Good gravy. It's been Robert Kagan on the radio all day. I traced back from Robert Siegel's breathless interview with him on ATC this afternoon to actually read Kagan's column on Georgia.
Does Robert Siegel really find this tripe to be impressive?
The details of who did what to precipitate Russia's war against Georgia are not very important. Do you recall the precise details of the Sudeten Crisis that led to Nazi Germany's invasion of Czechoslovakia? Of course not, because that morally ambiguous dispute is rightly remembered as a minor part of a much bigger drama.
The events of the past week will be remembered that way, too …
Historians will come to view Aug. 8, 2008, as a turning point no less significant than Nov. 9, 1989, when the Berlin Wall fell. …
Damn! That's really significant!!
I'm on the record as really detesting argument by analogy … but I suppose that's a historian's stock in trade. (Eh, Bob?) But when someone like Kagan pulls out the old Magic 8-ball and starts telling us “such-and-such will be remembered like thus-and-so” … we'd do well to have our BS detectors at the ready. Talk like that has a hell of a lot less to do with analysis of what's in front of him, and everything to do with self-aggrandizement. It's a puffing up of the present moment — hey kids, who doesn't want to be a part of history? — topped off with the self-congratulatory implication that I recognized it, and I told you so then.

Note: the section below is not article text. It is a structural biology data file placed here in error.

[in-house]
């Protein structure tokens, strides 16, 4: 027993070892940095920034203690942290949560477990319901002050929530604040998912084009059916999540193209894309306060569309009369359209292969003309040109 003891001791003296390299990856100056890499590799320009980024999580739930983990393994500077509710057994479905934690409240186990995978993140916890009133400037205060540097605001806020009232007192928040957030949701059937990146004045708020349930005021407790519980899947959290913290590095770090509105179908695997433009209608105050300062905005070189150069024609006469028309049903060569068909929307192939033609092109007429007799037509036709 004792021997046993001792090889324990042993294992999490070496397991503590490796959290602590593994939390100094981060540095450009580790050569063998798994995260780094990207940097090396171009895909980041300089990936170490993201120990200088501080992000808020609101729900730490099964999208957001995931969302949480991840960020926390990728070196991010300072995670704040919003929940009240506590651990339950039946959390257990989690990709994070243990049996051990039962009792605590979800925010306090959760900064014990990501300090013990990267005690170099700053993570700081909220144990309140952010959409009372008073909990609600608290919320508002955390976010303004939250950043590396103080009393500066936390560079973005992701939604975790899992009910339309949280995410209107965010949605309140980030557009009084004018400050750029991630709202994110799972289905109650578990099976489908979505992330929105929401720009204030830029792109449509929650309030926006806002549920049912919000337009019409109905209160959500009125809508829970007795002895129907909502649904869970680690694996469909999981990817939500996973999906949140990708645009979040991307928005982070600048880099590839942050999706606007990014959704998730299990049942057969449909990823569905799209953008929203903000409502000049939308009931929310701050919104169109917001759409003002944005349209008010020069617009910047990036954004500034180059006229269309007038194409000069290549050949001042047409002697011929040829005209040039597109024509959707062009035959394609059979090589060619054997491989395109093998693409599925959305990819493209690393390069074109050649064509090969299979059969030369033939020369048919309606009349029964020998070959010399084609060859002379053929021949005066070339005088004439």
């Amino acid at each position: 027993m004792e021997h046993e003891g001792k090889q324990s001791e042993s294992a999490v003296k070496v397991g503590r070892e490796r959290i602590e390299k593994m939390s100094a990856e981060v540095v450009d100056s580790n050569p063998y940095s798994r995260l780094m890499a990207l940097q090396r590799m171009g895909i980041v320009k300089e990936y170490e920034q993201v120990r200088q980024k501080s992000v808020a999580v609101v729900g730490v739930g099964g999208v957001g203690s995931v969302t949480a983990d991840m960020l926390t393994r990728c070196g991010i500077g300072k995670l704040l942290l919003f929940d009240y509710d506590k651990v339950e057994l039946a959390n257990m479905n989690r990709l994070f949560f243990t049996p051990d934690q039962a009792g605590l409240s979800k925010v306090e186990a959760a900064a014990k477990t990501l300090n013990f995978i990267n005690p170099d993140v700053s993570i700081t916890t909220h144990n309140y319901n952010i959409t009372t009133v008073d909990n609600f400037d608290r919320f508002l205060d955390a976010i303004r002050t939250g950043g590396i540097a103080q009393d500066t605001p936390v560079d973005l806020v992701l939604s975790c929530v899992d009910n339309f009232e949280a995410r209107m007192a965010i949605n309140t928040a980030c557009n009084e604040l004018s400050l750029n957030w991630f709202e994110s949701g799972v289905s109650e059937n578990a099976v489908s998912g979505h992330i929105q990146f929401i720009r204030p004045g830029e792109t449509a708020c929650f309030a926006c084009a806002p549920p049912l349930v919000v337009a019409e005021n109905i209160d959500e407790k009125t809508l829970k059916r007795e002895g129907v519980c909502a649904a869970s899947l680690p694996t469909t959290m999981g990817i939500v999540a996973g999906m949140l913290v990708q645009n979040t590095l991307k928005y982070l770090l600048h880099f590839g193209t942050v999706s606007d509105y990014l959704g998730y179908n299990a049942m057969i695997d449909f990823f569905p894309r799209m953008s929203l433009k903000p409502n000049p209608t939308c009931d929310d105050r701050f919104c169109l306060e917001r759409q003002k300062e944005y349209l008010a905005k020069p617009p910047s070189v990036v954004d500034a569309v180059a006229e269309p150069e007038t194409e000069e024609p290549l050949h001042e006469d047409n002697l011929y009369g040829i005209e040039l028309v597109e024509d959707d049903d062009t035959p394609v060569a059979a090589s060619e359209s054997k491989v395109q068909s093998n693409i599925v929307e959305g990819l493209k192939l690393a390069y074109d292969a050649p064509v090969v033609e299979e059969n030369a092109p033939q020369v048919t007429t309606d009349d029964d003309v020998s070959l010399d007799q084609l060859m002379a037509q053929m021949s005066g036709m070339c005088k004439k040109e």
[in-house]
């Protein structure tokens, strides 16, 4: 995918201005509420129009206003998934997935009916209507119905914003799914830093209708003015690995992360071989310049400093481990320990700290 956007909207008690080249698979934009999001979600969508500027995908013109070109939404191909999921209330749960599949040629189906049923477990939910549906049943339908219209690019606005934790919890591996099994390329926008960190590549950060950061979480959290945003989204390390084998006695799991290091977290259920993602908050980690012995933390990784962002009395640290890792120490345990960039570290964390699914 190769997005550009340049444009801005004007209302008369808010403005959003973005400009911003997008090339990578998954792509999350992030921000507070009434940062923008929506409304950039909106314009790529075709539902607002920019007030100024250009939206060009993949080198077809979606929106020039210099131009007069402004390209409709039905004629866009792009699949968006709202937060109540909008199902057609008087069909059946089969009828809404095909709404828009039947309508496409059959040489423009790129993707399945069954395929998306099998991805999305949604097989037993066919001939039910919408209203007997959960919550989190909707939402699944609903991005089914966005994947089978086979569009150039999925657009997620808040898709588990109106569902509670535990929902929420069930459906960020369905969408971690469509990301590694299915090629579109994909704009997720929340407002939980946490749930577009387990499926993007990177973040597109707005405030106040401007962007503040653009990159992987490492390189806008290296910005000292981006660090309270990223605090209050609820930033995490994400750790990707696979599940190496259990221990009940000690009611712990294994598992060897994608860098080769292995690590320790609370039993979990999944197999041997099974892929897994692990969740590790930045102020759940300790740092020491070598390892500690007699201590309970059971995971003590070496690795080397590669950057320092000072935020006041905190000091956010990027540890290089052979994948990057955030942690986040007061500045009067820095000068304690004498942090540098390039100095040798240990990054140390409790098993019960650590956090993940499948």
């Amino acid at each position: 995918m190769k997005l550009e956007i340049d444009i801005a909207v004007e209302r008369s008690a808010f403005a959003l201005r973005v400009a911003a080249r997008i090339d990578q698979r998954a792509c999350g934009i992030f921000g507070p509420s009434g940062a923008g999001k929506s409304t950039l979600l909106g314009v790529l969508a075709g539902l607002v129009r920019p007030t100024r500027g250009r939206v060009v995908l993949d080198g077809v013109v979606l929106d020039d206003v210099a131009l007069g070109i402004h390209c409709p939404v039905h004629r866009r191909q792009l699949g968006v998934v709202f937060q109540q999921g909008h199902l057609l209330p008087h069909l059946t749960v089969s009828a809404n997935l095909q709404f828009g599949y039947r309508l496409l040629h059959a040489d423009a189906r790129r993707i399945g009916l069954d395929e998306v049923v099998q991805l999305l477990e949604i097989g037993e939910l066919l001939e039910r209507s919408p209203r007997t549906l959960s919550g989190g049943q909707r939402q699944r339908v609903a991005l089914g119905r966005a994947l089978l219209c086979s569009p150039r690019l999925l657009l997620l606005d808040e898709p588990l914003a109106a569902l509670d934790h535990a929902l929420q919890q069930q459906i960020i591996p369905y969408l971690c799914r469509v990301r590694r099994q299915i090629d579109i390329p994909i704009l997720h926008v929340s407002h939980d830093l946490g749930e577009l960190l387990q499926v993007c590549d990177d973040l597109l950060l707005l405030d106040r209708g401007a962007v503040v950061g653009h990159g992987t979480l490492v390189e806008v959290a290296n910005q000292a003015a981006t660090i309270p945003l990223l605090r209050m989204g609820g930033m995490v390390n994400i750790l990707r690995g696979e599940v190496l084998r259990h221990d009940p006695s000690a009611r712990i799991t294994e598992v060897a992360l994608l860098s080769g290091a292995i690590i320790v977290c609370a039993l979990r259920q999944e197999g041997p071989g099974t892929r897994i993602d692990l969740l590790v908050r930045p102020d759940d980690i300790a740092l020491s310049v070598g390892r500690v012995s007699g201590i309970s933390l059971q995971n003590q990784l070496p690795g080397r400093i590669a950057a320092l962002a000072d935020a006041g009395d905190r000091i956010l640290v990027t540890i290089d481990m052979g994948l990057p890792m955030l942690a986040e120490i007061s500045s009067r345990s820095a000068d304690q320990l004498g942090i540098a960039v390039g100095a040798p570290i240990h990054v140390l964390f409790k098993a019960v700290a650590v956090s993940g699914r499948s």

What if he's wrong? If 8/8/08 isn't our Berlin Wall, or Munich, or whatever; if it doesn't turn out to be so damn important … well, who's gonna notice? It's not exactly a testable hypothesis right about now, is it? The question of the omniscence of Bob Kagan just won't be very interesting if he's wrong. Kagan wins, either way.
So hey, when we're in the @#$% of a grinding, oh-so-historic land war with Russia — tell 'em Bob Kagan sent you. 'Cause, you know, it was historic.